I'm writing a webapp for a professor. It is basically a replacement for a csh script he wrote, along with a simple interface that will allow for dealing with input and output files. All the csh script does is automate a bunch of perl scripts.

Anyway, I chose to do it in PHP because it seemed more straightforward than doing it in perl.

So, the problem I'm having is that there is a lot of file creation and deletion, much of which is done within the scripts. When I try testing exec() and shell_exec(), the executed commands don't produce any side effects. I really need these side effects to happen. Is there any way to actually get side effects?

For example

some_php_function("touch foo.out");
echo `ls .`;

produces as output

{a bunch of stuff}
{more stuff}

I tried using the perl in php extension, but it isn't compiling, which makes it difficult to actually use :)


10 Years
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Last Post by cknapp

Are you trying to retrieve the error messages? If so just redirect the stderr to stdout. (using 2>&1)

some_php_function("touch foo.out 2>&1");
echo `ls .`;

No; I'm trying to get something to happen.

I used touch as an example: When you use touch from a shell, there's no output, but there is a new (blank) file in the directory. When I use exec() or shell_exec(), since touch does not return an output for php to receive, nothing happens. There is not a new file in the directory foo.php is executed from.

The question is: how do I get (as an example) the shell command "touch foo.out" to create a file (as it's supposed to) from within the php environment? I know php has methods for creating new output files, but I'm looking for ways to interact with the OS from within php;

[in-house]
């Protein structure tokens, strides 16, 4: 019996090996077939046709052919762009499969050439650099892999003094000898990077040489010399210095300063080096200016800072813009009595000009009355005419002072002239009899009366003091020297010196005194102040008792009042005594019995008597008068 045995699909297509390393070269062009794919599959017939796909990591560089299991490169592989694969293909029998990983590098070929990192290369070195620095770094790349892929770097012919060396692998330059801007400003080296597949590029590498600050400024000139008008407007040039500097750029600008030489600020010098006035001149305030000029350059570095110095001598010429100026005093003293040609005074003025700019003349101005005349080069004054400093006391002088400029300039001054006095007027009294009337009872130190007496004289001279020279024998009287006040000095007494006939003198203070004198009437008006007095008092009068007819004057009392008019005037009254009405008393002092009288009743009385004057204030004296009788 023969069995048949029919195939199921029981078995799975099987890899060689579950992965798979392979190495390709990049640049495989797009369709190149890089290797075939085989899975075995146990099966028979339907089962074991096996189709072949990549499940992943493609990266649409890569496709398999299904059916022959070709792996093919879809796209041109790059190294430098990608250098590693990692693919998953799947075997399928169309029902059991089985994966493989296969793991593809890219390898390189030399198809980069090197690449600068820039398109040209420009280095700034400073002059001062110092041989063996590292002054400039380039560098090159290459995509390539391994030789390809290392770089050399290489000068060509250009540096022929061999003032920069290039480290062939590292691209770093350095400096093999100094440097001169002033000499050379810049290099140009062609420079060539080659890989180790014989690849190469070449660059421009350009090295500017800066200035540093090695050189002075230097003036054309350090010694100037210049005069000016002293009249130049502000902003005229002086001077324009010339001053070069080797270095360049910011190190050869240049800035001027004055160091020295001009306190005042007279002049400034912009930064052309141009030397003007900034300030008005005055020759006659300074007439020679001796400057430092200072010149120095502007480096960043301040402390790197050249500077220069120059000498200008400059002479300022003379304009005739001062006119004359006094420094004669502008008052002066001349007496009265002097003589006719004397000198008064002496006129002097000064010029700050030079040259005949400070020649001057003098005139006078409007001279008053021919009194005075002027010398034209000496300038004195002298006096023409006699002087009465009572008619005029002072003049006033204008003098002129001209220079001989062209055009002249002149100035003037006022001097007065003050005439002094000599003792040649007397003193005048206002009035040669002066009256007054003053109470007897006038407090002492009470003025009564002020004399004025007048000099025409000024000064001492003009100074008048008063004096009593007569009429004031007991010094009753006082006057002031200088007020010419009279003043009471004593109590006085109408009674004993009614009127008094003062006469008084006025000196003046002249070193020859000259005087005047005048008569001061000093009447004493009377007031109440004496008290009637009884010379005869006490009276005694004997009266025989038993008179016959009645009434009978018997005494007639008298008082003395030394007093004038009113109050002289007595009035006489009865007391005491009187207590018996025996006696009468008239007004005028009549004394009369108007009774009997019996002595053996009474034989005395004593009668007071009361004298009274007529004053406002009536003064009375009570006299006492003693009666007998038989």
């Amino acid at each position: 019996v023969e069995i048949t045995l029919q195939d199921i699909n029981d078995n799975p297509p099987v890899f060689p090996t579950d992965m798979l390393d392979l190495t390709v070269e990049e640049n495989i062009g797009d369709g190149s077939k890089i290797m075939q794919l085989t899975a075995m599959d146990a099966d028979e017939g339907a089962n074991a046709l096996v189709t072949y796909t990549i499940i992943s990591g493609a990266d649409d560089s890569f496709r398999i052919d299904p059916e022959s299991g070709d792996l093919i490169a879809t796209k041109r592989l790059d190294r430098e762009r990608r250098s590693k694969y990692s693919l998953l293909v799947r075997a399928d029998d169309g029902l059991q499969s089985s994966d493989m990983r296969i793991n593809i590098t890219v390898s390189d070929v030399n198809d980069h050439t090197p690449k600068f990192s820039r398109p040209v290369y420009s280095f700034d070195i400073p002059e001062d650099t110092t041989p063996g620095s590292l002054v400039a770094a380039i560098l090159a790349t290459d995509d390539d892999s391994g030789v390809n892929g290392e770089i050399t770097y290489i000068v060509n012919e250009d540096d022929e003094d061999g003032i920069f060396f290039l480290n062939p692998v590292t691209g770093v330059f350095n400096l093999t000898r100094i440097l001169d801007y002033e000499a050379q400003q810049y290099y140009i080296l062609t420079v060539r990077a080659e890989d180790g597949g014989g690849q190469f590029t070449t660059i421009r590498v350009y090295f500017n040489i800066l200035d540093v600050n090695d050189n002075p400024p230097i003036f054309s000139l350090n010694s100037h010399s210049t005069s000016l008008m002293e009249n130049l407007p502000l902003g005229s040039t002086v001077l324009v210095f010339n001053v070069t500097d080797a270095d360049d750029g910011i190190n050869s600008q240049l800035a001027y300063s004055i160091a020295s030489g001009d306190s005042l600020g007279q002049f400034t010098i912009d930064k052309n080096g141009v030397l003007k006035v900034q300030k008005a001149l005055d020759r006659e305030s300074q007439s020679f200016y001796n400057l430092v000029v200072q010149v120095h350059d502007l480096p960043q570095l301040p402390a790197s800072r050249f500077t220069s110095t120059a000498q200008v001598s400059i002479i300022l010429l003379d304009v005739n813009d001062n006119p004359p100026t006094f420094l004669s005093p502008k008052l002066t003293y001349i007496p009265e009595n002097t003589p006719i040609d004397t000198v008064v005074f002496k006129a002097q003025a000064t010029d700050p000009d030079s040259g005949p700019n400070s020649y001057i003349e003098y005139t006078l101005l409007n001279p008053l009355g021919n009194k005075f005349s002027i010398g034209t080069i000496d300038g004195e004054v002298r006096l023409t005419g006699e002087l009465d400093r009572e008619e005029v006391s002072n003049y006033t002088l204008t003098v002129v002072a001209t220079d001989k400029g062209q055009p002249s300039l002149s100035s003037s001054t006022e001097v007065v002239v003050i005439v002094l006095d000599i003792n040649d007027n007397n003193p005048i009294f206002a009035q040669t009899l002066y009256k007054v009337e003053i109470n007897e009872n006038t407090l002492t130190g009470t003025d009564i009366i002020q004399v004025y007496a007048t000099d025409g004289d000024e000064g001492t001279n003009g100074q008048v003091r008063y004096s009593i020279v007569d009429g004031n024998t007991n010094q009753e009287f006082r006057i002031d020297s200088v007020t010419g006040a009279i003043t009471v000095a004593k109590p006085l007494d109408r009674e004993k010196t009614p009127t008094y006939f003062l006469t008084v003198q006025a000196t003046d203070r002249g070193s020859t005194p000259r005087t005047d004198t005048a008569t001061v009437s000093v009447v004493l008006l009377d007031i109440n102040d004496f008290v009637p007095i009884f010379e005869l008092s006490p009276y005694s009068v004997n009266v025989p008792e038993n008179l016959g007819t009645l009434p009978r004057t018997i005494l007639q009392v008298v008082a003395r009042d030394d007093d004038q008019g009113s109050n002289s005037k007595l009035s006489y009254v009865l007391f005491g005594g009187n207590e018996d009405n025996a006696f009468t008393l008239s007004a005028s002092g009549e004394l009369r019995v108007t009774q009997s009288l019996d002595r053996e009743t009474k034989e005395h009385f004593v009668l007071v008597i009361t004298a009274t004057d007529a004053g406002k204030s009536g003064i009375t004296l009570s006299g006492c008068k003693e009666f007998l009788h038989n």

So I guess to be more specific: How can I make the shell do anything besides return a value to php? I haven't been able to get any side effects...

Perhaps perl will be a better language to work in?


I'm not sure, as I don't really do too much with internal programs, but maybe try passthru() - it returns the binary data return of the function to the browser.


system("touch foo0");
exec("touch foo1");
shell_exec("touch foo2");

After running that, foo0, foo1, and foo2 are created.

Why are you just echoing ls? And is it possible you don't have the proper permissions?


Echoing ls was test output, to see if it was there... I don't know why I'm not getting anything out of exec() or shell_exec()... I haven't tried system, however.

Permissions... perhaps...

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